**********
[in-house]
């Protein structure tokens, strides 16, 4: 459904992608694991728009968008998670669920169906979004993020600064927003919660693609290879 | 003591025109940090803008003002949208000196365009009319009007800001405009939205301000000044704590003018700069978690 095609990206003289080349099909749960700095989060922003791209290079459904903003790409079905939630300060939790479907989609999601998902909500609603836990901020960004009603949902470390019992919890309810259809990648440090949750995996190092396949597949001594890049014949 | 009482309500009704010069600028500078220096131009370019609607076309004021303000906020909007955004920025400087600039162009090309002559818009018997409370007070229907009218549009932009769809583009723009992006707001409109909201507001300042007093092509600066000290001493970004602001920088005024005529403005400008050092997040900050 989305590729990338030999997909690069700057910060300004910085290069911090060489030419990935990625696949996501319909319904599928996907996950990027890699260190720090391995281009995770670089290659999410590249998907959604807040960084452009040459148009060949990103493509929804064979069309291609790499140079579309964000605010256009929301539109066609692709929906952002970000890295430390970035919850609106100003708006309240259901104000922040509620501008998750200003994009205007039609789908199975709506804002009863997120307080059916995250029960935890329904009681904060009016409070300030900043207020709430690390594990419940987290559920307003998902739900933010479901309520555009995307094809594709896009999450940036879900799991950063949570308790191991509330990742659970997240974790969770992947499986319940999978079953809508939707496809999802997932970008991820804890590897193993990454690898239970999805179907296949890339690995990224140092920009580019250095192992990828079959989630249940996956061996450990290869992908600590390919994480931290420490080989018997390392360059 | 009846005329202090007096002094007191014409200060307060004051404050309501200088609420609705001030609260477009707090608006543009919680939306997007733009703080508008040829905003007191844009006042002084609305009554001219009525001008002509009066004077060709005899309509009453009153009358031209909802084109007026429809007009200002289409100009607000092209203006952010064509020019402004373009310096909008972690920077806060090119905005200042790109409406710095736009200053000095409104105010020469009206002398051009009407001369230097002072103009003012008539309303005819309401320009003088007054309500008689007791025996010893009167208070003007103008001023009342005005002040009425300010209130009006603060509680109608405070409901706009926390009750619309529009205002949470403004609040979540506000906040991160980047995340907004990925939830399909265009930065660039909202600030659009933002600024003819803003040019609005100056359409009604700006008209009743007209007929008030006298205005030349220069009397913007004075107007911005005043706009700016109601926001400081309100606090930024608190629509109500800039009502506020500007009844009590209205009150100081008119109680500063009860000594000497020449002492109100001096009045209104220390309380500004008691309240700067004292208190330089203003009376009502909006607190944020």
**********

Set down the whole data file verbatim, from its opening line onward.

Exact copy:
[in-house]
């Protein structure tokens, strides 16, 4: 459904992608694991728009968008998670669920169906979004993020600064927003919660693609290879 | 003591025109940090803008003002949208000196365009009319009007800001405009939205301000000044704590003018700069978690 095609990206003289080349099909749960700095989060922003791209290079459904903003790409079905939630300060939790479907989609999601998902909500609603836990901020960004009603949902470390019992919890309810259809990648440090949750995996190092396949597949001594890049014949 | 009482309500009704010069600028500078220096131009370019609607076309004021303000906020909007955004920025400087600039162009090309002559818009018997409370007070229907009218549009932009769809583009723009992006707001409109909201507001300042007093092509600066000290001493970004602001920088005024005529403005400008050092997040900050 989305590729990338030999997909690069700057910060300004910085290069911090060489030419990935990625696949996501319909319904599928996907996950990027890699260190720090391995281009995770670089290659999410590249998907959604807040960084452009040459148009060949990103493509929804064979069309291609790499140079579309964000605010256009929301539109066609692709929906952002970000890295430390970035919850609106100003708006309240259901104000922040509620501008998750200003994009205007039609789908199975709506804002009863997120307080059916995250029960935890329904009681904060009016409070300030900043207020709430690390594990419940987290559920307003998902739900933010479901309520555009995307094809594709896009999450940036879900799991950063949570308790191991509330990742659970997240974790969770992947499986319940999978079953809508939707496809999802997932970008991820804890590897193993990454690898239970999805179907296949890339690995990224140092920009580019250095192992990828079959989630249940996956061996450990290869992908600590390919994480931290420490080989018997390392360059 | 009846005329202090007096002094007191014409200060307060004051404050309501200088609420609705001030609260477009707090608006543009919680939306997007733009703080508008040829905003007191844009006042002084609305009554001219009525001008002509009066004077060709005899309509009453009153009358031209909802084109007026429809007009200002289409100009607000092209203006952010064509020019402004373009310096909008972690920077806060090119905005200042790109409406710095736009200053000095409104105010020469009206002398051009009407001369230097002072103009003012008539309303005819309401320009003088007054309500008689007791025996010893009167208070003007103008001023009342005005002040009425300010209130009006603060509680109608405070409901706009926390009750619309529009205002949470403004609040979540506000906040991160980047995340907004990925939830399909265009930065660039909202600030659009933002600024003819803003040019609005100056359409009604700006008209009743007209007929008030006298205005030349220069009397913007004075107007911005005043706009700016109601926001400081309100606090930024608190629509109500800039009502506020500007009844009590209205009150100081008119109680500063009860000594000497020449002492109100001096009045209104220390309380500004008691309240700067004292208190330089203003009376009502909006607190944020």